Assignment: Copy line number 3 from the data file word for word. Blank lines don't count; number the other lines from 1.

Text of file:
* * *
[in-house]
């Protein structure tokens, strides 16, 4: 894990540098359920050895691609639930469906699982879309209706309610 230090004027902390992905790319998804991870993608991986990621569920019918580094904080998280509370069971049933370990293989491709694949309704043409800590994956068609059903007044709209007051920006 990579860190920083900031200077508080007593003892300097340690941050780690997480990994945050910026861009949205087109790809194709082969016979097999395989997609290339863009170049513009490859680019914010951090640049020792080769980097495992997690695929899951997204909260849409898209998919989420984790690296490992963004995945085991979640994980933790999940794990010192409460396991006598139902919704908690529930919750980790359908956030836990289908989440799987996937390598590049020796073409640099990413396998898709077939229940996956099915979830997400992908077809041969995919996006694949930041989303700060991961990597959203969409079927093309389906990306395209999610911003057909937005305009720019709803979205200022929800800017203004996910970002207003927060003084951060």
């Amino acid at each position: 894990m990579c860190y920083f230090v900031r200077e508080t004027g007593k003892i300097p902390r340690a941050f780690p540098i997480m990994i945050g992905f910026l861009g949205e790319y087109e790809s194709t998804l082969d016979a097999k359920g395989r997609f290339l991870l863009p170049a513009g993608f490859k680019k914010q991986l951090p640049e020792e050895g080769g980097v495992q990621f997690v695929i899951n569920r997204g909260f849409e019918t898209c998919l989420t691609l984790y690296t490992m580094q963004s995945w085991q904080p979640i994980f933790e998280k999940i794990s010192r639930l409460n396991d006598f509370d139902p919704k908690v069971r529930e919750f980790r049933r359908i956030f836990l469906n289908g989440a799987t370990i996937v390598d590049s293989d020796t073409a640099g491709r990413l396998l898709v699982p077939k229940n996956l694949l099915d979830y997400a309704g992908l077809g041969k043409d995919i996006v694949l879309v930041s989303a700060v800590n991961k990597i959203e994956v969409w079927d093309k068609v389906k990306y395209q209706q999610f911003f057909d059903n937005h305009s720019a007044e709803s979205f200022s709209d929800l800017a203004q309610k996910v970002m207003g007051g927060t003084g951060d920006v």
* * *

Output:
């Amino acid at each position: 894990m990579c860190y920083f230090v900031r200077e508080t004027g007593k003892i300097p902390r340690a941050f780690p540098i997480m990994i945050g992905f910026l861009g949205e790319y087109e790809s194709t998804l082969d016979a097999k359920g395989r997609f290339l991870l863009p170049a513009g993608f490859k680019k914010q991986l951090p640049e020792e050895g080769g980097v495992q990621f997690v695929i899951n569920r997204g909260f849409e019918t898209c998919l989420t691609l984790y690296t490992m580094q963004s995945w085991q904080p979640i994980f933790e998280k999940i794990s010192r639930l409460n396991d006598f509370d139902p919704k908690v069971r529930e919750f980790r049933r359908i956030f836990l469906n289908g989440a799987t370990i996937v390598d590049s293989d020796t073409a640099g491709r990413l396998l898709v699982p077939k229940n996956l694949l099915d979830y997400a309704g992908l077809g041969k043409d995919i996006v694949l879309v930041s989303a700060v800590n991961k990597i959203e994956v969409w079927d093309k068609v389906k990306y395209q209706q999610f911003f057909d059903n937005h305009s720019a007044e709803s979205f200022s709209d929800l800017a203004q309610k996910v970002m207003g007051g927060t003084g951060d920006v």